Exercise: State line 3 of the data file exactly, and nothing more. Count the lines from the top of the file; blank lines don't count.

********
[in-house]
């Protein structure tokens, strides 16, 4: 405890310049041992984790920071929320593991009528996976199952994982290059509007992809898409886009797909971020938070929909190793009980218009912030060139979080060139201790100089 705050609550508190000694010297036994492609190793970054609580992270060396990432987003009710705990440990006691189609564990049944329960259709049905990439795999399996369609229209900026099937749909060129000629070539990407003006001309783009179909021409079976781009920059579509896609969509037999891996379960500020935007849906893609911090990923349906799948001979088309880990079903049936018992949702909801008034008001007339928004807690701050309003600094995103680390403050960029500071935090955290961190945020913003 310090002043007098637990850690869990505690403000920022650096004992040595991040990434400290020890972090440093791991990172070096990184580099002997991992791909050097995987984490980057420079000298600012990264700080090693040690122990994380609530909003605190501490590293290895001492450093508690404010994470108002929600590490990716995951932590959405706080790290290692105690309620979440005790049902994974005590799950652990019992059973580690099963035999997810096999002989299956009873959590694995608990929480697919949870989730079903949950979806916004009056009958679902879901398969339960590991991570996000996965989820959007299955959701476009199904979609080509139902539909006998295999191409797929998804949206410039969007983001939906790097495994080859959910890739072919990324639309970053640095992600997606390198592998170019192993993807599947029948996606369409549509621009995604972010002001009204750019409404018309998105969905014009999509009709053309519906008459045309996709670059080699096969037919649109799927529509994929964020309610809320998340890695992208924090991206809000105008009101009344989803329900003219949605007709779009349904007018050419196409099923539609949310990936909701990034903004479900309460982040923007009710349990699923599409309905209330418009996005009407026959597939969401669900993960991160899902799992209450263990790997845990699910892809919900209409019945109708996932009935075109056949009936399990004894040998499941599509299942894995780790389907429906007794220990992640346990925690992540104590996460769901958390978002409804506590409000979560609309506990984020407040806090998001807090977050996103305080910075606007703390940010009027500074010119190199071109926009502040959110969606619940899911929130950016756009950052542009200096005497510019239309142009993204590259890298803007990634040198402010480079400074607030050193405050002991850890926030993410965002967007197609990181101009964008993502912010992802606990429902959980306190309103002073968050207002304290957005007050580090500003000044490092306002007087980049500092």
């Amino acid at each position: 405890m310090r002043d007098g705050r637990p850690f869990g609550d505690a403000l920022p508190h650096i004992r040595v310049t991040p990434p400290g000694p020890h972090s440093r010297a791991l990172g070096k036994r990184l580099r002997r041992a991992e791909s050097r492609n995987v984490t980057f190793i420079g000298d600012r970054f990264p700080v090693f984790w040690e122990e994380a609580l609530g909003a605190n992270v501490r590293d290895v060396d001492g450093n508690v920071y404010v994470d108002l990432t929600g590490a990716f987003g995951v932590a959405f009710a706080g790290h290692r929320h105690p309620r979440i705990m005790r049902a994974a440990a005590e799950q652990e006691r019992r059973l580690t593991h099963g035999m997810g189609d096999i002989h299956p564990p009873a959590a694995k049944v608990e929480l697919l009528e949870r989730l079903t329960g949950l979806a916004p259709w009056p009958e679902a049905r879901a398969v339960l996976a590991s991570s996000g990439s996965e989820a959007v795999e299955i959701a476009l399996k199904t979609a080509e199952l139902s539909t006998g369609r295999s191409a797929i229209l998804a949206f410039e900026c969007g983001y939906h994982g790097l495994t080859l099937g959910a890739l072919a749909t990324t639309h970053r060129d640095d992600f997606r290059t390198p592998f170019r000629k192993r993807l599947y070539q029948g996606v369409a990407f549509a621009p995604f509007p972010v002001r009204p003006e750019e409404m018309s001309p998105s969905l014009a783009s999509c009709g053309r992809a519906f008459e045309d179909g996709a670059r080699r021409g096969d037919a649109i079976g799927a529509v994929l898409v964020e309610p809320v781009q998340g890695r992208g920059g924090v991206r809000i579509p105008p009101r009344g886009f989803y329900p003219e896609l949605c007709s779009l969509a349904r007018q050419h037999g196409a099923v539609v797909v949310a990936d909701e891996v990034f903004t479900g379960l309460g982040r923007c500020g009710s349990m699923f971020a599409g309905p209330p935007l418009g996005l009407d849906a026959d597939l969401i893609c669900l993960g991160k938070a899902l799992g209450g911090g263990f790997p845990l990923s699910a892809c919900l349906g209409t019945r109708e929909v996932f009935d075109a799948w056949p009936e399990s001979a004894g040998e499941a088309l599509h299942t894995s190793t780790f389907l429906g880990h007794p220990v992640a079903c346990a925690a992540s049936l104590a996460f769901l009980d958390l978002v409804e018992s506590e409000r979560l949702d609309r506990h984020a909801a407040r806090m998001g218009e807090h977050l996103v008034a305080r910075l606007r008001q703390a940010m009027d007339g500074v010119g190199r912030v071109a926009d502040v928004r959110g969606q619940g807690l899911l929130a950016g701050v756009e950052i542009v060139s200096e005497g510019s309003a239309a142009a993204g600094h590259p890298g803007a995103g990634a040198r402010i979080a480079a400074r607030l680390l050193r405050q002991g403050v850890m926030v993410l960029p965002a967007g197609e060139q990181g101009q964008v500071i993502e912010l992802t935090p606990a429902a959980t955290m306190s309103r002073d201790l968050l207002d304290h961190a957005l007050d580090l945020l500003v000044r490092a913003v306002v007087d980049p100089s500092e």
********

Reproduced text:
């Amino acid at each position: 405890m310090r002043d007098g705050r637990p850690f869990g609550d505690a403000l920022p508190h650096i004992r040595v310049t991040p990434p400290g000694p020890h972090s440093r010297a791991l990172g070096k036994r990184l580099r002997r041992a991992e791909s050097r492609n995987v984490t980057f190793i420079g000298d600012r970054f990264p700080v090693f984790w040690e122990e994380a609580l609530g909003a605190n992270v501490r590293d290895v060396d001492g450093n508690v920071y404010v994470d108002l990432t929600g590490a990716f987003g995951v932590a959405f009710a706080g790290h290692r929320h105690p309620r979440i705990m005790r049902a994974a440990a005590e799950q652990e006691r019992r059973l580690t593991h099963g035999m997810g189609d096999i002989h299956p564990p009873a959590a694995k049944v608990e929480l697919l009528e949870r989730l079903t329960g949950l979806a916004p259709w009056p009958e679902a049905r879901a398969v339960l996976a590991s991570s996000g990439s996965e989820a959007v795999e299955i959701a476009l399996k199904t979609a080509e199952l139902s539909t006998g369609r295999s191409a797929i229209l998804a949206f410039e900026c969007g983001y939906h994982g790097l495994t080859l099937g959910a890739l072919a749909t990324t639309h970053r060129d640095d992600f997606r290059t390198p592998f170019r000629k192993r993807l599947y070539q029948g996606v369409a990407f549509a621009p995604f509007p972010v002001r009204p003006e750019e409404m018309s001309p998105s969905l014009a783009s999509c009709g053309r992809a519906f008459e045309d179909g996709a670059r080699r021409g096969d037919a649109i079976g799927a529509v994929l898409v964020e309610p809320v781009q998340g890695r992208g920059g924090v991206r809000i579509p105008p009101r009344g886009f989803y329900p003219e896609l949605c007709s779009l969509a349904r007018q050419h037999g196409a099923v539609v797909v949310a990936d909701e891996v990034f903004t479900g379960l309460g982040r923007c500020g009710s349990m699923f971020a599409g309905p209330p935007l418009g996005l009407d849906a026959d597939l969401i893609c669900l993960g991160k938070a899902l799992g209450g911090g263990f790997p845990l990923s699910a892809c919900l349906g209409t019945r109708e929909v996932f009935d075109a799948w056949p009936e399990s001979a004894g040998e499941a088309l599509h299942t894995s190793t780790f389907l429906g880990h007794p220990v992640a079903c346990a925690a992540s049936l104590a996460f769901l009980d958390l978002v409804e018992s506590e409000r979560l949702d609309r506990h984020a909801a407040r806090m998001g218009e807090h977050l996103v008034a305080r910075l606007r008001q703390a940010m009027d007339g500074v010119g190199r912030v071109a926009d502040v928004r959110g969606q619940g807690l899911l929130a950016g701050v756009e950052i542009v060139s200096e005497g510019s309003a239309a142009a993204g600094h590259p890298g803007a995103g990634a040198r402010i979080a480079a400074r607030l680390l050193r405050q002991g403050v850890m926030v993410l960029p965002a967007g197609e060139q990181g101009q964008v500071i993502e912010l992802t935090p606990a429902a959980t955290m306190s309103r002073d201790l968050l207002d304290h961190a957005l007050d580090l945020l500003v000044r490092a913003v306002v007087d980049p100089s500092e």